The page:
The Congolese population in Kisangani represented the widespread view that they wanted an end to the war. These views were expressed in the strongest terms to the Foreign Minister of South Africa. The mass support before her arrival and the manifestations for Wamba in her presence gave exposure to the lie that Wamba had no support in the Congo. It was this overt support from the people who wanted peace that precipitated the battles in Kisangani.

Leaders such as Tambwe and Bululu were aware that they would have little or no support in an open, peaceful political context in the Congo. As former officials of Mobutu they were for military muscle and brute force. In this strategy they were supported by Ondekane, one of the original military leaders of the rebellion. In the past month, Ondekane was stoned by civilians when he tried to address a political meeting in Eastern Congo. The Bululu /Tambwe/Ondekane forces along with their supporters in the military and intelligence apparatus of the Rwandan army are the ones referred to as militarists in this analysis.

Despite the open hostility and verbal abuse over the radio, Wamba decided to strengthen the work of those who wanted a political solution and negotiations. Unlike other leaders from the RCD who left the movement for exile in Europe when they did not have their way, Wamba was firm in his view that the ideas that were being fought for and the principles needed to move the society were more important than any one individual. Wamba and the "consistent democrats" held firm to the opposition to militarism.

This period marked the production of clear statements on the crisis in the RCD exposing the root of the problems. These statements should have been distributed at the time of the move to Kisangani.

There were meetings in Kabale, Uganda and in Dar es Salaam, Tanzania to seek to bring the issue of peace ahead of the differences. Elementary agreement at Kabale that both groups would provide a united front at the Lusaka meeting evaporated as the Bululu/Tambwe/Ilunga faction maintained that they would not sign if Wamba was a signatory to the peace accord. In one moment, the issue was no longer the dictatorship and politics of Kabila but the actions of Wamba. It was an obscene spectacle played out before the whole world and cheapening everything about the rebellion. A mission from SADC to get to the source of the problem encountered difficulties. In the first instance, there had been efforts to prevent the investigators from going to Kisangani. The persistence of the South African Foreign Minister meant that this strategy had to change. Wamba had steadfastly accepted that on the basis of the politics of inclusion his section of the RCD wanted the peace process to move forward so that the war can end. This was the immediate cause of the fighting in Kisangani.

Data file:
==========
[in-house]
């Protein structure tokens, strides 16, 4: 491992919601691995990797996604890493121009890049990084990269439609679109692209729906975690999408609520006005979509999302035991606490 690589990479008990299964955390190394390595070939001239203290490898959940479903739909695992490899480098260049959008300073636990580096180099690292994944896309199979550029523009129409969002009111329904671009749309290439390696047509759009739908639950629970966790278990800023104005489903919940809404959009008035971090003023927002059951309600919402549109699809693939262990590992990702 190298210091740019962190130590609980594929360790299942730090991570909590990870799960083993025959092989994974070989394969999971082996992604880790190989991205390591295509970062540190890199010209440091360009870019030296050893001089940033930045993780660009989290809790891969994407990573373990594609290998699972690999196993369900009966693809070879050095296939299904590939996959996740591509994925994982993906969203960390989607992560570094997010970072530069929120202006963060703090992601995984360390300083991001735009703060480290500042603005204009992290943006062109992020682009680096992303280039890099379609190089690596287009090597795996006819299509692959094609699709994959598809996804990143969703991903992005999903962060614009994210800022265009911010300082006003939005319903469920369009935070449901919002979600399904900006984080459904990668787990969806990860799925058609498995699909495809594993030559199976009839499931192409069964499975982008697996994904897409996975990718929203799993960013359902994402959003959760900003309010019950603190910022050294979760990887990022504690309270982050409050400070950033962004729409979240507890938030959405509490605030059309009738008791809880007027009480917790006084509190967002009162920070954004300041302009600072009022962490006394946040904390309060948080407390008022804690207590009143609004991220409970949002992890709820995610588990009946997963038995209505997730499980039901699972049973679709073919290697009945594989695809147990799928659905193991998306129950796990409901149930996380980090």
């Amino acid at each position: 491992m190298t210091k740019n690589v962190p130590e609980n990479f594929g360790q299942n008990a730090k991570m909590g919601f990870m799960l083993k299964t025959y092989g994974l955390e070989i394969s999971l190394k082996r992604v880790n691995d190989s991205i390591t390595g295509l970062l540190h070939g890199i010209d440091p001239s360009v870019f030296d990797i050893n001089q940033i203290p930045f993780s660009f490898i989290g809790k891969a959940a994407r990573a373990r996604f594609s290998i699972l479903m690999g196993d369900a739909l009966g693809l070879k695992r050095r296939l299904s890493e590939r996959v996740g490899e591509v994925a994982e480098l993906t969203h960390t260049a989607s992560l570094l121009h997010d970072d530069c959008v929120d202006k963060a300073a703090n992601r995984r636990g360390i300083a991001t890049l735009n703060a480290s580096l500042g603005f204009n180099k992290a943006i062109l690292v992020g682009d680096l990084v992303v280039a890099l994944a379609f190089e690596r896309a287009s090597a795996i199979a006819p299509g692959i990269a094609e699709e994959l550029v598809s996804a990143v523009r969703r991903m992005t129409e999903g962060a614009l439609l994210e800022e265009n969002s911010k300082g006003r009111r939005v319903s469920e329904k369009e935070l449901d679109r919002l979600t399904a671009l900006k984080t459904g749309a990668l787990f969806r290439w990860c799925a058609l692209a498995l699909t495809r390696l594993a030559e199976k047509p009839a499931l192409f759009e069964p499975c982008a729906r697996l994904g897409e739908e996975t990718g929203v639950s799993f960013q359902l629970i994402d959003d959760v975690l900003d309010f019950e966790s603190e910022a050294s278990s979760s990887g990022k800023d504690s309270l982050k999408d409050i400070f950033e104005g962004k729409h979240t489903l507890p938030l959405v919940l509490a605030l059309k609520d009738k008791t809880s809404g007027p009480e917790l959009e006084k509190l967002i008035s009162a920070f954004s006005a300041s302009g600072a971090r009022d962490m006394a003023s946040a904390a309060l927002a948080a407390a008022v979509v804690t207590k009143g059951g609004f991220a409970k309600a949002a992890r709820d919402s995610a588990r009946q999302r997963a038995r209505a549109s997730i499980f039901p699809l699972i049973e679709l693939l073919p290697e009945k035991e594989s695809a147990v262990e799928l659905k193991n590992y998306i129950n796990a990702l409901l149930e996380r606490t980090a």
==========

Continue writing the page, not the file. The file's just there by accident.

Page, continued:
The RCD Goma group had began a campaign of intimidation of citizens accompanied by intense hostile propaganda against Wamba. It was unthinkable that the government of Rwanda that had experienced the kind of hate radio in the period of genocide would countenance the depths of the campaign that was being waged in Kisangani by the RCD Goma backed by Rwandan troops. It was inevitable that the intimidation and hostile propaganda would lead to fighting. Wamba and the RCD Kisangani stated on August 17th that, "The goal we believe for Kigali and Goma, is to physically eliminate Prof. Wamba (as in the case of Kissase Ngandu during the AFDL war) and the entire political leadership of RCD/Kisangani after failing to do so through putsch, lies and diplomatic efforts."